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Heart attack victim helping others

Surrounded by grandchildren Phillip Pensio (left) and Shanice Havili (far right), and wife Marcia Pensio, Poy Pensio found the inspiration to turn his life around after a heart attack at the age of 45. He is now helping others do the same.
Surrounded by grandchildren Phillip Pensio (left) and Shanice Havili (far right), and wife Marcia Pensio, Poy Pensio found the inspiration to turn his life around after a heart attack at the age of 45. He is now helping others do the same. Sharyn Oneill

POY Pensio was only 45 when he had a heart attack and doctors warned him he had less than five years to live.

That was 11 years ago. Today Poy is still alive and well.

He is now campaigning to save other lives as well.

The Torres Strait Islander admitted he was overweight, a heavy smoker, heavy drinker and had eaten the wrong types of food all his life.

"I did all the bad things."

But it was his family - his wife, children and grandchildren that inspired Poy to get his life on track and prove the doctors wrong.

"They were the turning point, they were worth living for," Poy said.

He turned his life around by bringing back traditional practices of his people and incorporating them into modern ways.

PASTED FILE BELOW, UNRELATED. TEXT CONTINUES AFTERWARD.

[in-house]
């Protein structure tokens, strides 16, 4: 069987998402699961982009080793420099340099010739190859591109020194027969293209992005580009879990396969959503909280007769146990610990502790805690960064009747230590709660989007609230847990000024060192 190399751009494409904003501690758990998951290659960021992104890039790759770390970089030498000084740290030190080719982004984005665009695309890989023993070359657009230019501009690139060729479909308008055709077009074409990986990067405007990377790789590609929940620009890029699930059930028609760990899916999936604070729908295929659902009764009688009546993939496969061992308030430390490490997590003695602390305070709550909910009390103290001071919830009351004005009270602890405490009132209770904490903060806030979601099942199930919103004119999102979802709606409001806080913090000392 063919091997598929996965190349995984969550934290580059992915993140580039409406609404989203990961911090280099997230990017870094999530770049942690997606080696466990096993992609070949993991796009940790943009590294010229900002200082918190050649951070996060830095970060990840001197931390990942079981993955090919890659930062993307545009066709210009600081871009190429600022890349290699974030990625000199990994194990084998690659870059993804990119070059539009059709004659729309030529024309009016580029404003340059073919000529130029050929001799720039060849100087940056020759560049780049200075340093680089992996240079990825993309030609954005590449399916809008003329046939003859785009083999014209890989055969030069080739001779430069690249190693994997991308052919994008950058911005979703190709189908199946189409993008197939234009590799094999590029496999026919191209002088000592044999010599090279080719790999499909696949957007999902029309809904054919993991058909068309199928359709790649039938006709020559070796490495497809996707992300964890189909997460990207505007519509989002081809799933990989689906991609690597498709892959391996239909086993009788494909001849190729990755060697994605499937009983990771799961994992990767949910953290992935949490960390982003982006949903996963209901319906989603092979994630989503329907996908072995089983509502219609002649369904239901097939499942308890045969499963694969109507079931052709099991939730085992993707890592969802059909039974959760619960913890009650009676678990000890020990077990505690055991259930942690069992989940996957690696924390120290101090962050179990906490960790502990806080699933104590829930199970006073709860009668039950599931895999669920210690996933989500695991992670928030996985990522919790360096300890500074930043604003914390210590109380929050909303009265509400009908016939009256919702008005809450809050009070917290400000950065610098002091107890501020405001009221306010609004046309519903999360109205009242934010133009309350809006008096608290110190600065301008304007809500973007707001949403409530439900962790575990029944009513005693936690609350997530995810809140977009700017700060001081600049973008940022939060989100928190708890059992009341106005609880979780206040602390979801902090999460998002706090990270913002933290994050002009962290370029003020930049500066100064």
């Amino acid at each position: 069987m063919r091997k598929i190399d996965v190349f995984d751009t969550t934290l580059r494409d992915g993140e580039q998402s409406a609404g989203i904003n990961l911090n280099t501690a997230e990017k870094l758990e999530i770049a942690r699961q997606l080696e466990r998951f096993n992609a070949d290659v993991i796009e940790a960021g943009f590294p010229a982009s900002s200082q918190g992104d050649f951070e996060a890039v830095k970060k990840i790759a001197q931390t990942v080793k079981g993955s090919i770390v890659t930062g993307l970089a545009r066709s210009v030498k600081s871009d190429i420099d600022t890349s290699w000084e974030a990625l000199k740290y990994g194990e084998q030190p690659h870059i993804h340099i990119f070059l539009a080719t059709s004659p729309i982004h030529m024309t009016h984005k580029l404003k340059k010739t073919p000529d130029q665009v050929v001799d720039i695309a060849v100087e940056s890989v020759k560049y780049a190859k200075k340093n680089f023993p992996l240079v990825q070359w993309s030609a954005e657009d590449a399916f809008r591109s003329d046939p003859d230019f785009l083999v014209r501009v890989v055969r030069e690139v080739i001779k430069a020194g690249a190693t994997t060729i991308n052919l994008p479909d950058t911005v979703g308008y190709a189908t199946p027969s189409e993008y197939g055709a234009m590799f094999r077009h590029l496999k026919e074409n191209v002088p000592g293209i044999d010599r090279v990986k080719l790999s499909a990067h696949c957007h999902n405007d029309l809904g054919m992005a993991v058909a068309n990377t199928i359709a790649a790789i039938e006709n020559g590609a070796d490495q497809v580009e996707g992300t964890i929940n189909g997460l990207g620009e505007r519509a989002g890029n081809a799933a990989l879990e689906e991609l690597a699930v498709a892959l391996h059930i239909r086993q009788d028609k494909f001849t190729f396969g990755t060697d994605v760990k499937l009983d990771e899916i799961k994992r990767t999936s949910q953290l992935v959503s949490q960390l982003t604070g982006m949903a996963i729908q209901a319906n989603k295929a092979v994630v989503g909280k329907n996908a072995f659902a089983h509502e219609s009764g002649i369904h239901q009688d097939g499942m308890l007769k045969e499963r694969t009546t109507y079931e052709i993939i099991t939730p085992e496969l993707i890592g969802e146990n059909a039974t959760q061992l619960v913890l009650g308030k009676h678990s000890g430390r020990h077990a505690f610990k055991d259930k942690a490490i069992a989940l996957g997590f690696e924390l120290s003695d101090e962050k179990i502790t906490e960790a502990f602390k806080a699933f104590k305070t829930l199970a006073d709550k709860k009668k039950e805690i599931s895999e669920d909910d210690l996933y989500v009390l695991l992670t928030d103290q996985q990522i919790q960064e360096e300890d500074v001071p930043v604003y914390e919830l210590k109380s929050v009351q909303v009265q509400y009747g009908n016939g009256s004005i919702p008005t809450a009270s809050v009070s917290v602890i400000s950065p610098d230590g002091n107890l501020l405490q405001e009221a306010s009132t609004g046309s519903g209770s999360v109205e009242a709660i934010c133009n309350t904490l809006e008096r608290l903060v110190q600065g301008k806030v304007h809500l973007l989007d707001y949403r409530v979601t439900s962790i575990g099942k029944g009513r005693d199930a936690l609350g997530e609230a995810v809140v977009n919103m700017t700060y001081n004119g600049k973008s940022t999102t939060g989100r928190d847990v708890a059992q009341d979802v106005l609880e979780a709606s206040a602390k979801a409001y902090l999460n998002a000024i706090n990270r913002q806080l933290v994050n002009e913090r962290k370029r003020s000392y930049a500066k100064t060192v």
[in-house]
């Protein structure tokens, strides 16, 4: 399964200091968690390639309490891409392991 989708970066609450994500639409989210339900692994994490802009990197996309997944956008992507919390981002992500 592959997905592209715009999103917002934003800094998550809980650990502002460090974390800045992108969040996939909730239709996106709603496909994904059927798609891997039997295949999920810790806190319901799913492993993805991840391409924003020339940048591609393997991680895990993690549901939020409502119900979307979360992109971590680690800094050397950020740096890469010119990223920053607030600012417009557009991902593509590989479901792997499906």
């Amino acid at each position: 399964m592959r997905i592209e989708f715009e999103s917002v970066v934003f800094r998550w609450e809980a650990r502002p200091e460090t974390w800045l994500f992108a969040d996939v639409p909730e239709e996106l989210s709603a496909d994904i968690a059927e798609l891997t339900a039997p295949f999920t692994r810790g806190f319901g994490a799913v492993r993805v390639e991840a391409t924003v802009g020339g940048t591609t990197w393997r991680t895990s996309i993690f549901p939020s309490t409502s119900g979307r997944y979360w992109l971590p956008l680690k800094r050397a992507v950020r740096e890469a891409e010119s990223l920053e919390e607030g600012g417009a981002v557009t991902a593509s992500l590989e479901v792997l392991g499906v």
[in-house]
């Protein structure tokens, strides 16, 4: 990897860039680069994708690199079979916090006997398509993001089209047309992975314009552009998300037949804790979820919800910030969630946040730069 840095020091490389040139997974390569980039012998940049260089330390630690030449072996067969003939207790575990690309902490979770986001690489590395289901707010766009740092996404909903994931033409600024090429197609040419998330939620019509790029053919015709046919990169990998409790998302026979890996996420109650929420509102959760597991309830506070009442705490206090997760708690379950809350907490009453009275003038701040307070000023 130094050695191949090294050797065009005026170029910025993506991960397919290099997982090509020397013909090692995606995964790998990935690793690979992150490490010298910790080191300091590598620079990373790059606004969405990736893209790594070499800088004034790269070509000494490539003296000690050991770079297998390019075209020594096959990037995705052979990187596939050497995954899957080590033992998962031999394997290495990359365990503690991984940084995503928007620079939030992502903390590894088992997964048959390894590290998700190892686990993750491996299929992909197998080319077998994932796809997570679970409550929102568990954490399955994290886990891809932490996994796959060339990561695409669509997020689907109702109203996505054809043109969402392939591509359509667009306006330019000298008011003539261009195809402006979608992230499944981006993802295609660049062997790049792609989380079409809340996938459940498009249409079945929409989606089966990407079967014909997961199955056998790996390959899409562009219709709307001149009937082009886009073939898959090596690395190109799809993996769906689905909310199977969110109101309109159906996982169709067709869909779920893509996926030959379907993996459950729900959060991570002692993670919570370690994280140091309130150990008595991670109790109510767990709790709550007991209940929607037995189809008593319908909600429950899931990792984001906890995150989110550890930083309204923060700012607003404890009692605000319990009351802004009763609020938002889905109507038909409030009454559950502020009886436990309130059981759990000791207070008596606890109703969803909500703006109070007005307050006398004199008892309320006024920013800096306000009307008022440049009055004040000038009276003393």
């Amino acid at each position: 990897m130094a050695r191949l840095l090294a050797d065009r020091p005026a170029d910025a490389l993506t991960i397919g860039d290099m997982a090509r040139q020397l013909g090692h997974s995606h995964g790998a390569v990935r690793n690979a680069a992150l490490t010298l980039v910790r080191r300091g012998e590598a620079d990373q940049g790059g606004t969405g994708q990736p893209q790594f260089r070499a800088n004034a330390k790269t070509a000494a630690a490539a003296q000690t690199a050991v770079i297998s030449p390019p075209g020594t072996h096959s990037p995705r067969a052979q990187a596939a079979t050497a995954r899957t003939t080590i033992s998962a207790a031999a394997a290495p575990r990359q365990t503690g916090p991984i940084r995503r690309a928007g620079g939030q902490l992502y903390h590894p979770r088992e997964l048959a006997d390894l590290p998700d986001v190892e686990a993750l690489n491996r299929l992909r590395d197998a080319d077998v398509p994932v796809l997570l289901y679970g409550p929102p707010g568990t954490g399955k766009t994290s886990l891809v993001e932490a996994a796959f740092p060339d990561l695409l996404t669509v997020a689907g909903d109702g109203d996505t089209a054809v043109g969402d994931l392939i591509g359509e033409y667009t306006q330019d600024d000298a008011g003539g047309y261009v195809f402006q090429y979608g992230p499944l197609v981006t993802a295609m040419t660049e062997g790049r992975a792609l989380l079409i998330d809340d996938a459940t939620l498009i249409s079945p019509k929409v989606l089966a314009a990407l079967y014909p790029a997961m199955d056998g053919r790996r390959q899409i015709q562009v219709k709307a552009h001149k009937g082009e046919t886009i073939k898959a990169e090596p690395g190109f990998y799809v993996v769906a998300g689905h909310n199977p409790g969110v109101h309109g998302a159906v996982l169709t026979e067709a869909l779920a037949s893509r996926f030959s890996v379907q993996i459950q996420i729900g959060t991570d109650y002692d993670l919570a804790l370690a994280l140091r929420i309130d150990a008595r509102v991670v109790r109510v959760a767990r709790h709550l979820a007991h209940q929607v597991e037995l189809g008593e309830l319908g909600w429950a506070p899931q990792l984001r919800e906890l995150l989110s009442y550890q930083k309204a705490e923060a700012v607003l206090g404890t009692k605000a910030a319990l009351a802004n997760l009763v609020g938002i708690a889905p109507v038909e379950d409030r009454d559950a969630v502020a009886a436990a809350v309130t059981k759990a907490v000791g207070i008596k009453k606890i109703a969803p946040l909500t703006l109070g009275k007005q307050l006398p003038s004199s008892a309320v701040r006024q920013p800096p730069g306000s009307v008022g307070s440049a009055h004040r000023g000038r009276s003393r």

He ate healthy traditional foods like yams and drank water instead of alcohol and soft drinks.

"I went back in time."

Not only did Poy embrace a healthy lifestyle, he also embraced his spiritual, cultural and mental health, something he said many indigenous people need to do.

"Indigenous people, we are dying 30 years younger than non-indigenous in Australia."

Inspired by his own success, the former Queensland Health worker has put together a program to help others who are in the same situation as him.

"If I can, they can."

He started the program in Torres Strait with success, and has branched out in different locations around Queensland.

He estimated he had already saved the lives of 100 people through the program.

Poy brought his healthy lifestyle program to Rockhampton three weeks ago, and has already started working with 30 different families.

Joined with the Bidgerdii Community Health Service in Rockhampton, Closing the Gap 'Rocky Way' program is all about family support.

He said the program is aimed at combating chronic diseases such as diabetes, obesity, blood pressure and cholesterol as well as the obvious issues of smoking, alcohol abuse and drug use.

He hopes the program will be fully established here within 12 months and will become a permanent fixture in the community.

He believes 90% of families find the changes quite easy to adapt to.

For those who don't believe the changes can be made, Poy said all they needed to do was look his way.

"I am living proof," he said.

 

Who to contact:

Bidgerdii Community Health Service

162 Bolsover St

Ph: 4930 4600

Topics:  drinking heart attack indigenous overweight smoking


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